Smart contracts implementing the LSP1-UniversalReceiver standard SHOULD register the LSP1UniversalReceiver InterfaceId using ERC165. This way, other contracts can be aware that the contract supports the LSP1 standard.

This standard defines a single function named universalReceiver(...) that could receive any arbitrary information. It takes two parameters:

  • bytes32 typeId: Hash or Hook of a specific standard.
  • bytes data: Any arbitrary data.

Receiving contracts should consider the typeId parameter to decode the data correctly.

The universalReceiver(...) function emits an event with the data passed to it and some additional data.

universalReceiver function emits an event

For example, to notify the recipient that he is about to receive tokens, during a token transfer, the token contract can call the universalReceiver(..) function of the recipient with:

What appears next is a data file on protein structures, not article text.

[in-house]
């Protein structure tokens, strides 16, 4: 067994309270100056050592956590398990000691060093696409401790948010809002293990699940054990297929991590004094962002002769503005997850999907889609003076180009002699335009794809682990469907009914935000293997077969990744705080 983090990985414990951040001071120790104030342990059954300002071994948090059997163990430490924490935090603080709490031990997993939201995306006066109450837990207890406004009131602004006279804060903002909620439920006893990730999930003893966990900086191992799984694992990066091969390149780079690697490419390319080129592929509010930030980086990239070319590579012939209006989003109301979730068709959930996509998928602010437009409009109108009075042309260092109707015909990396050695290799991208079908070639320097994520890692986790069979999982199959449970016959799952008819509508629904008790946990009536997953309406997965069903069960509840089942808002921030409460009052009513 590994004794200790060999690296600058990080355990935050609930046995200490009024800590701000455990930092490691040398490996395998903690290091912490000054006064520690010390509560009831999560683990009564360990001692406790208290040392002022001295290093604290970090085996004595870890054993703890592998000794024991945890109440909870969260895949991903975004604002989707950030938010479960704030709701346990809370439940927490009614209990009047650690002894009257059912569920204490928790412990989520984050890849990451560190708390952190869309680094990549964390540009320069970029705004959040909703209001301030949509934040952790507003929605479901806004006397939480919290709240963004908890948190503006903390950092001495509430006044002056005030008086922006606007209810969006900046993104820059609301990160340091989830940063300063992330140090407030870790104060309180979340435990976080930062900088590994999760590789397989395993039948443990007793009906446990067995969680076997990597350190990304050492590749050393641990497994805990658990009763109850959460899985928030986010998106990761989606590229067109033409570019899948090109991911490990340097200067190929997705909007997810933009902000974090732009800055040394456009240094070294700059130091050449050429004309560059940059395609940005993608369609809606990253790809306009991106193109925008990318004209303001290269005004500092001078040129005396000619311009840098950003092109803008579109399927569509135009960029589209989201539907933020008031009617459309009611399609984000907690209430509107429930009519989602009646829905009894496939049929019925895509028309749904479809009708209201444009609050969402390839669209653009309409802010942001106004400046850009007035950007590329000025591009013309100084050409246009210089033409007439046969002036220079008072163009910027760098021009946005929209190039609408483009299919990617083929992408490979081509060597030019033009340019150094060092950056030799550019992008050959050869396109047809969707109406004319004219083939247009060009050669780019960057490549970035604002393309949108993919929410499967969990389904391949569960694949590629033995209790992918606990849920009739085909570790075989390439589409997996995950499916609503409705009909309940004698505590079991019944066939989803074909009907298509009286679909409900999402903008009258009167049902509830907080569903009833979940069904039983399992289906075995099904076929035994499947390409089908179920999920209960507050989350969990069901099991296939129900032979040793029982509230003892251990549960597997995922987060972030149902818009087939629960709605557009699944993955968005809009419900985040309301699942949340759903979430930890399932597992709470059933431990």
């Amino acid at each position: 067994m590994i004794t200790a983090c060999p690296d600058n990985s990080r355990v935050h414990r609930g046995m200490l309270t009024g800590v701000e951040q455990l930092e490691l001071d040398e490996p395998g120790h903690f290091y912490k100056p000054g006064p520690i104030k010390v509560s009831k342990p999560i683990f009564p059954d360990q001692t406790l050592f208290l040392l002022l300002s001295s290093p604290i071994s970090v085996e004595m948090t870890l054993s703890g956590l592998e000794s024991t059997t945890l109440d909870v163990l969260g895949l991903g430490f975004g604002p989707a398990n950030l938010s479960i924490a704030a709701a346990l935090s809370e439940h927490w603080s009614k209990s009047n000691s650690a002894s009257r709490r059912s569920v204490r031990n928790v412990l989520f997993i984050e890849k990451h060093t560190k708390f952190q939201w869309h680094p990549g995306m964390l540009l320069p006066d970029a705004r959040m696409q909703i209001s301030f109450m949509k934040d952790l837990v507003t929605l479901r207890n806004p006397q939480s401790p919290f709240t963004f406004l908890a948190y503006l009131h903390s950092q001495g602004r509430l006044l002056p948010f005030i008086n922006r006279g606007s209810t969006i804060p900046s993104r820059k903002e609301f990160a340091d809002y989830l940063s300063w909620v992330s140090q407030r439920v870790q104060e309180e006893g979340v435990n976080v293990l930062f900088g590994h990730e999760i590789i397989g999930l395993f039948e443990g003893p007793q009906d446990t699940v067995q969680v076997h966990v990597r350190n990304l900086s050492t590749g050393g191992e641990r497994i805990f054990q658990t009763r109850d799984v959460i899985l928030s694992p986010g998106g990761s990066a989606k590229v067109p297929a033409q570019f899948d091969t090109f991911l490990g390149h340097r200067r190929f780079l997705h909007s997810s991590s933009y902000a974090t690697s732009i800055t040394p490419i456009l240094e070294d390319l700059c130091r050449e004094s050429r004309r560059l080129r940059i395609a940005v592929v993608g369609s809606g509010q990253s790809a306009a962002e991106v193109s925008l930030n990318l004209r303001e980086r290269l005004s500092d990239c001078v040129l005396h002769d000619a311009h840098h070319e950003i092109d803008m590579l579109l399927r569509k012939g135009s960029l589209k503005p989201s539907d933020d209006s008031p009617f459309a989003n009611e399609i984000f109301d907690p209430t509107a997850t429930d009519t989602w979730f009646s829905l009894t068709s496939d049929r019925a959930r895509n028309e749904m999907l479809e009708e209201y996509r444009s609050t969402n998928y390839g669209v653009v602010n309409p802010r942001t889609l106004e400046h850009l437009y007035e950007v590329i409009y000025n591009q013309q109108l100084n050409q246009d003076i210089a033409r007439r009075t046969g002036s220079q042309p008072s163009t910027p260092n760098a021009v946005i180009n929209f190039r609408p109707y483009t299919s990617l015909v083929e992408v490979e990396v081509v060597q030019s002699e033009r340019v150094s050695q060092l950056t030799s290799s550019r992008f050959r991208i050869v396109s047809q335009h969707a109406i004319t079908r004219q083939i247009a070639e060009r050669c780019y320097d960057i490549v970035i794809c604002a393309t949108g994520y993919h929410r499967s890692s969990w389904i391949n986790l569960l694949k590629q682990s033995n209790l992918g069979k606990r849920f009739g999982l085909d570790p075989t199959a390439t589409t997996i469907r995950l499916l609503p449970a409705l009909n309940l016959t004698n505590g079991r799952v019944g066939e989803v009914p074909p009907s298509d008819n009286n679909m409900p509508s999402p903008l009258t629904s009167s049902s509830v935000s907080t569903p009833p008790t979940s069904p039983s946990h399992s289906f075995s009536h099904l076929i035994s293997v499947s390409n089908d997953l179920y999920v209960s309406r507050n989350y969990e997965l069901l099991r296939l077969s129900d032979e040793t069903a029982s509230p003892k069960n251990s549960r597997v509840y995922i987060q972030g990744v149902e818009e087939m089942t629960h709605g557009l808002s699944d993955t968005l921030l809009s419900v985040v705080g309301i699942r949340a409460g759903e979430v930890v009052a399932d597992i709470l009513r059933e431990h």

• bytes32 typeId: Hash('ERCXXXXTokenReceived')
  • bytes data: packedData(amount of token sent, the sender address, the block timestamp)

In this way, instead of listening to all the events of the token contrats on the network, and checking which one of these transfers is relative to the recipient, users can listen to the UniversalReceiver event on the contract implementing the universalReceiver(..) and know the token transfer details.

As well as emitting an event, the universalReceiver(...) function can implement custom logic to make the contract behave differently based on the data received. Some ideas include:

  • Reverting on calls to completely disallow the smart contract from receiving assets, information, etc. ❌